Last week I attended the Historical Novel Society Conference in Portland, and since that
included an extended road trip to visit friends and family, I’ve been mostly offline and out of touch. Ideally, during the HNS conference, I’d be busy posting photos on Facebook and Twitter, but I’ve never gotten into that habit. I enjoy the company of many writer friends and participate in a lot of intense conversations and panels, very much in the real world, face-to-face kind of communication and forget all about sharing that experience online. Oh well. Trust me, if you read or write historical fiction, the every other year conference is the perfect place for you. For me, it’s very renewing and rejuvenating. I needed that this year. Writing and publishing is a long and circuitous journey if you want to do it well. I’ll include 3 photos I remembered to take, but forgot to post. Incorrigible.
Here are some posts I enjoyed once I’d returned to my quiet desk and extra hot desert home.
A blog post about archaeology and video games—which, before you roll your eyes, is a real and very intriguing pairing. This is an initiative at Leiden University and they are exploring everything from public group Minecraft reconstructions of Palmyra to raise awareness of heritage destruction to interactive archaeological reconstructions to latent and intentional “archaeological” themes in existing video games (and more). This is a smart group of thinkers. Links to their work in various forms are included in the post if you want to follow this further. I enjoyed this post thoroughly. Click here for ASOR “The VALUE project: Video Games and Archaeology at Leiden University”
One of the oldest complex archaeological sites in the world—Neolithic, pre agriculture & pottery, 12,000 yrs ago—called Göbekli Tepe, in southeast Turkey near the Syrian border has revealed yet another utterly baffling and mysterious find. Three decapitated (after death) skulls with intentional lines carved into them. The lines aren’t decorative and the purpose is impossible to do more than guess at. None of the many other skulls have these marks. Enemy skulls? Special ritual? Decorated skulls aren’t an unknown thing in the Neolithic world, such as plaster decoration on skulls in the Levant, but nothing like this and no decorated skulls anywhere in Anatolia before. Göbekli Tepe has some remarkable rock carvings of half human/half animal creatures, headless figures (hmmm, that seems related) and various other mystical and intriguing symbols on multiple enclosures of tall t-shaped pillars and rings of stone. Before finding this site, everyone assumed such elaborate ritual spaces would occur only after agriculture made storage and abundance of food possible. Now the question has to be asked, did people come up with agriculture in order to sustain such locations and the people and activities performed there? If only we had a magic window into Neolithic life in Anatolia and the Near East. Click here for Science Magazine “Carved Human Skulls found in ancient stone temple”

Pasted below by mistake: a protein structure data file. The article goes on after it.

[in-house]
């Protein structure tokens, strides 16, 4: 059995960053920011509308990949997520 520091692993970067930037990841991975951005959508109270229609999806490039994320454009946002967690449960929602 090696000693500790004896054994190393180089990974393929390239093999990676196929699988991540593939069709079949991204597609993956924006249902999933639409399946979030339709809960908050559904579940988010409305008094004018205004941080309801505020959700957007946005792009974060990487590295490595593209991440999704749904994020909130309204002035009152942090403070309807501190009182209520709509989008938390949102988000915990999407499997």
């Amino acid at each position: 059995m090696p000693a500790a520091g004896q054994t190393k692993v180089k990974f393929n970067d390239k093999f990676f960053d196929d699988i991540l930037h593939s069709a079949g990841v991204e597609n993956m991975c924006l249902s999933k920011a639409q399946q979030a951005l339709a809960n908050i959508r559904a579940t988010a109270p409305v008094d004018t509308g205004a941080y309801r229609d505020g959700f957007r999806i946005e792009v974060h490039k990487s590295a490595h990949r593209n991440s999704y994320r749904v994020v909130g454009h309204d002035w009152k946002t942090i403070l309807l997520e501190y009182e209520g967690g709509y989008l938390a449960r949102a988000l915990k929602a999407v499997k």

Egypt ruled strongly in Canaan from Tuthmose III through Rameses II, and then sputtered and poked along for an ill-defined period there until the general empire collapse at the end of the Bronze Age. Archaeology magazine has done an interesting article on that Egyptian colonial rule and on the archaeological clues to the demise of Egypt’s influence in the port of Jaffa. Experts interpret burn layers and the absence of Canaan artifacts inside the Egyptian area of Jaffa (in contrast to the widespread back and forth of Egyptian and Canaanite artifacts elsewhere in the Levant). I’m more familiar with the Ramses II period when the tug of war over these lands is between the Hittites and the Egyptians. I enjoyed hearing from the Canaanites in this article. Click here for Archaeology Magazine “Egypt’s Final Redoubt in Canaan”